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Seven Dragons and Five Tigers French Fries, Longji

This post is dedicated to my good friend Dr S, who has spent a fair bit of her spare time all over the world in search of the perfect french fries, or hot chips as they’re known in Australia. I’m happy to tell you, Dr S, that I’ve found them! 
But the caveat – you’ll need to take a 10 hour flight, then a 22 hour train ride, then spend 4 hours in a bombed-out minibus hurtling around narrow mountain roads, and then, a heart-stopping 2 hours’ uphill walk. Then you may eat the world’s best as you gaze out over the Longji Seven Dragons and Five Tigers rice terraces, as a cooling breeze flows gently past.
Why are they the best? I’ve analyzed this carefully. They taste wonderfully familiar yet with flavours quite uniquely other-wordly, that I suspect cannot be reproduced anywhere else.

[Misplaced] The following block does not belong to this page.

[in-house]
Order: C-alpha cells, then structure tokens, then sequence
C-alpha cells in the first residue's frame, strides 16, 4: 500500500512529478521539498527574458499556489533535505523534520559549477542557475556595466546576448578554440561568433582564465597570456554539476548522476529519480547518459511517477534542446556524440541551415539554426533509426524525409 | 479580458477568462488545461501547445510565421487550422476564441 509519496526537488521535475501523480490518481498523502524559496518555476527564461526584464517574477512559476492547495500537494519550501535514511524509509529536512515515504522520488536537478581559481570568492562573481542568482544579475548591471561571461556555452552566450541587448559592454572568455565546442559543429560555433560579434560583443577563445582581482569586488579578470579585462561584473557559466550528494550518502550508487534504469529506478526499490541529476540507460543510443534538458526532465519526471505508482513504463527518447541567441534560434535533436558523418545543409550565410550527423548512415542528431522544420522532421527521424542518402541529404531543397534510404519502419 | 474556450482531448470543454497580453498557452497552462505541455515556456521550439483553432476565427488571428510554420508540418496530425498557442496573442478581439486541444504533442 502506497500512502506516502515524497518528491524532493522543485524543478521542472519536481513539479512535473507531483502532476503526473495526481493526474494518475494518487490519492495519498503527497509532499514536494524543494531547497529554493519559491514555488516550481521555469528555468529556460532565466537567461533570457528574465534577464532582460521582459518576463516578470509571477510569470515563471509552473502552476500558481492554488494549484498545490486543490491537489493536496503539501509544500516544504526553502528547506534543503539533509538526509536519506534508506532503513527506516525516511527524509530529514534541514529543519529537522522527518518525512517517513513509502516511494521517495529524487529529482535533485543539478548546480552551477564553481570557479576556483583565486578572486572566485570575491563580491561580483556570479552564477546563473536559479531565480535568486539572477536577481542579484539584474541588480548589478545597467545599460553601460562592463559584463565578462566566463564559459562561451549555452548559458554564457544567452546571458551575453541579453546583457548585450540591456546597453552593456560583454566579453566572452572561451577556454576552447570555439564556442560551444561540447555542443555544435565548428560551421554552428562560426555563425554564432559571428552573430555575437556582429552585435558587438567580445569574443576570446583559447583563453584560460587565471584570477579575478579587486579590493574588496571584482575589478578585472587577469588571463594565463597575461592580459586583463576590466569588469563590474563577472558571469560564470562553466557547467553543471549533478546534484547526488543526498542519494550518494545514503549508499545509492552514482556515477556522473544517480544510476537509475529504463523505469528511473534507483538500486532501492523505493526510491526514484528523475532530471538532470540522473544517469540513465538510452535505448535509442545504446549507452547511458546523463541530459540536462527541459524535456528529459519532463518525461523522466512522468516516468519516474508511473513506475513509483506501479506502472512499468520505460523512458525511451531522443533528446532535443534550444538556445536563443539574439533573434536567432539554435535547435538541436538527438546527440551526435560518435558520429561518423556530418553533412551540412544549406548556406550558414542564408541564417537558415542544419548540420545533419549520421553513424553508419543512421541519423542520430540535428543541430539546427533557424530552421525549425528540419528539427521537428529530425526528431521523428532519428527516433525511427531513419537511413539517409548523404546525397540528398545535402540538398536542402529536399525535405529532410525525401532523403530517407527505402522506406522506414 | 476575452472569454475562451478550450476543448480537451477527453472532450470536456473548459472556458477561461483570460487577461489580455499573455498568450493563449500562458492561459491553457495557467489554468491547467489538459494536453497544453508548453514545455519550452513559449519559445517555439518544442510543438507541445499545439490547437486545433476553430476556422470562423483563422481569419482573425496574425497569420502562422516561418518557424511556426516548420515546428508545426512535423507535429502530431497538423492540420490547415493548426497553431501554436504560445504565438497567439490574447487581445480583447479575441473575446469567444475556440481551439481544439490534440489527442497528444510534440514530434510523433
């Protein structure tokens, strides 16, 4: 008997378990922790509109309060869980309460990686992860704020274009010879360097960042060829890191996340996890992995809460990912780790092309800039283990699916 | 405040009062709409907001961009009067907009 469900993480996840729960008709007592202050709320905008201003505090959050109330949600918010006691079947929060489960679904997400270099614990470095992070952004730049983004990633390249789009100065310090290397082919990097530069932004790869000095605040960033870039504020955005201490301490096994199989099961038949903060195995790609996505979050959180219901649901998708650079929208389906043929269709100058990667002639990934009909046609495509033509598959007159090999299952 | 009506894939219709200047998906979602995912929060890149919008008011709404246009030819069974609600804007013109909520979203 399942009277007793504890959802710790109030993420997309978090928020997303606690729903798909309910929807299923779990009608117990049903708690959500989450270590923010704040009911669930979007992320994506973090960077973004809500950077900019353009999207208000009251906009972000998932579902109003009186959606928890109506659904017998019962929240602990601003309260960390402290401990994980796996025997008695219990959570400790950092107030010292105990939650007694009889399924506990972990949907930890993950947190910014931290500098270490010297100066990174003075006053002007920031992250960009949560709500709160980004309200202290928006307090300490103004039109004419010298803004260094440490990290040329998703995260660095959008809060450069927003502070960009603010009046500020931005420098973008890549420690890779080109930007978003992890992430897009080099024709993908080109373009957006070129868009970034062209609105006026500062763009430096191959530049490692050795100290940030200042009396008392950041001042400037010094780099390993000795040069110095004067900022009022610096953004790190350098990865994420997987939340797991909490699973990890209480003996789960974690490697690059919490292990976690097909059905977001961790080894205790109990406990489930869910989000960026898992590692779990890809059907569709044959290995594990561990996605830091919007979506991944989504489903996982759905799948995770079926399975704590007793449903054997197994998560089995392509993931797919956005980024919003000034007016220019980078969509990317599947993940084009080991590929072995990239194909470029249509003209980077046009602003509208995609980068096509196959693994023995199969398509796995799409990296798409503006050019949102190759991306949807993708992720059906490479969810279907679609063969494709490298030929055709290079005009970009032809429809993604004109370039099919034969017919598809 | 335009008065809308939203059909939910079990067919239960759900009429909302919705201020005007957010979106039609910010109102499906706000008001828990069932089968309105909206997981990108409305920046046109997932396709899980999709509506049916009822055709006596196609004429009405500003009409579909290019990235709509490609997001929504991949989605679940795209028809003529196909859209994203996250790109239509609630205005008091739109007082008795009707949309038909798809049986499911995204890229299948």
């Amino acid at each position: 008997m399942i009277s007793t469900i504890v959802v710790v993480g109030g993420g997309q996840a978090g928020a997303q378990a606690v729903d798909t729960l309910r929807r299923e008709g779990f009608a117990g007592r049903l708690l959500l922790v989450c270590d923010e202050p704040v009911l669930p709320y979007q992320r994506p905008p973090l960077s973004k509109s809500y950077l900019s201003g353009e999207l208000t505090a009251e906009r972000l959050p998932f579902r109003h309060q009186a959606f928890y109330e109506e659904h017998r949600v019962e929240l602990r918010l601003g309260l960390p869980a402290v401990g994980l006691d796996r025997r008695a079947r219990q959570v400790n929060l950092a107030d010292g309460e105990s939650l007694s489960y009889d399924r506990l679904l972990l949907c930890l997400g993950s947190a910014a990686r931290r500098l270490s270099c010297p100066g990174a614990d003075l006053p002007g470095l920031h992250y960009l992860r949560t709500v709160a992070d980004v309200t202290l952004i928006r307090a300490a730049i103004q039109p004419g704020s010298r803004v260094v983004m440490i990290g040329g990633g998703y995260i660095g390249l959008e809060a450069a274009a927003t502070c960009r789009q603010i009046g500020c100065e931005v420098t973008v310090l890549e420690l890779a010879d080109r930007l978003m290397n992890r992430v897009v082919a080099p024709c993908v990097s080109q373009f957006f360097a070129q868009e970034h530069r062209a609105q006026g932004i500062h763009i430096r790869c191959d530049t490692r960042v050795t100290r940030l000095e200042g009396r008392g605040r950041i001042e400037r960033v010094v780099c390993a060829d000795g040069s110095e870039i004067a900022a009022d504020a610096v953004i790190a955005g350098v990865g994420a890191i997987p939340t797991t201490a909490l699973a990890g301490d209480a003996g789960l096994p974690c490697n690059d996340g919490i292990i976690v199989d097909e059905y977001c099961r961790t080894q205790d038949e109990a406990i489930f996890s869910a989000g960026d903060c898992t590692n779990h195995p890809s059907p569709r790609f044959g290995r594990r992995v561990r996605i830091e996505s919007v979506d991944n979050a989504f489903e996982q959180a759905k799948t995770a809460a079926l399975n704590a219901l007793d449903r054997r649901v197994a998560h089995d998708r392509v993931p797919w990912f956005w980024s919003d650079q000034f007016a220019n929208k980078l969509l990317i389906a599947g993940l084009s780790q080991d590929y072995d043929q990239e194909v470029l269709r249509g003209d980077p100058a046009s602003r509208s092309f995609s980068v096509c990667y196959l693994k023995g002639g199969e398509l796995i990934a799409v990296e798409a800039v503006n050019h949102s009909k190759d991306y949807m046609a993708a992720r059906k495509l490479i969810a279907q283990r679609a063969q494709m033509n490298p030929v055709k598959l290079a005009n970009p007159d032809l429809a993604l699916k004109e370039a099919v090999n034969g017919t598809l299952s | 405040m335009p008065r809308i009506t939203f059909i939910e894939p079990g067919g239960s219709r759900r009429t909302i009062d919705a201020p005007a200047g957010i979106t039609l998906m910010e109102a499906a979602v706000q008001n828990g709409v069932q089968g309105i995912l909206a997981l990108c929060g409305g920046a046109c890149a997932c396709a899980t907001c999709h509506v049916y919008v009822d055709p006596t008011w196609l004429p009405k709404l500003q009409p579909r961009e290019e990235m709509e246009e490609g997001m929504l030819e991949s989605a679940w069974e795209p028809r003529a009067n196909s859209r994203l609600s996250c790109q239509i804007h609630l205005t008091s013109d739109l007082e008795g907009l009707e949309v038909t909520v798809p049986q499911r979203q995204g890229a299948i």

Firstly the potatoes – grown on the mountainside and fed with clear mountain spring water, they have more bite when cooked than regular potatoes. The oil used is pretty normal cooking oil, but has deep fried garlic, finely chopped, added to it. Secondly the genius extra of chopped smoked chillies, taken from above the kitchen fireplace. The guesthouse’s famous dish is an entire chicken cooked inside a piece of bamboo, and as this smokes away in the coals below the chillies it must impart a very special flavour. Lastly, the whole lot is tossed in a wok with fried spring onions, salt, and more fried garlic.
I tried them again the following day, and I’m afraid to report that this had been a once-off, never-to-be-repeated culinary experience. They came out looking like any old french fries. Obviously, in French Fry Heaven, the Dragons and Tigers constellation only aligns once every dynasty. Sorry, Dr S.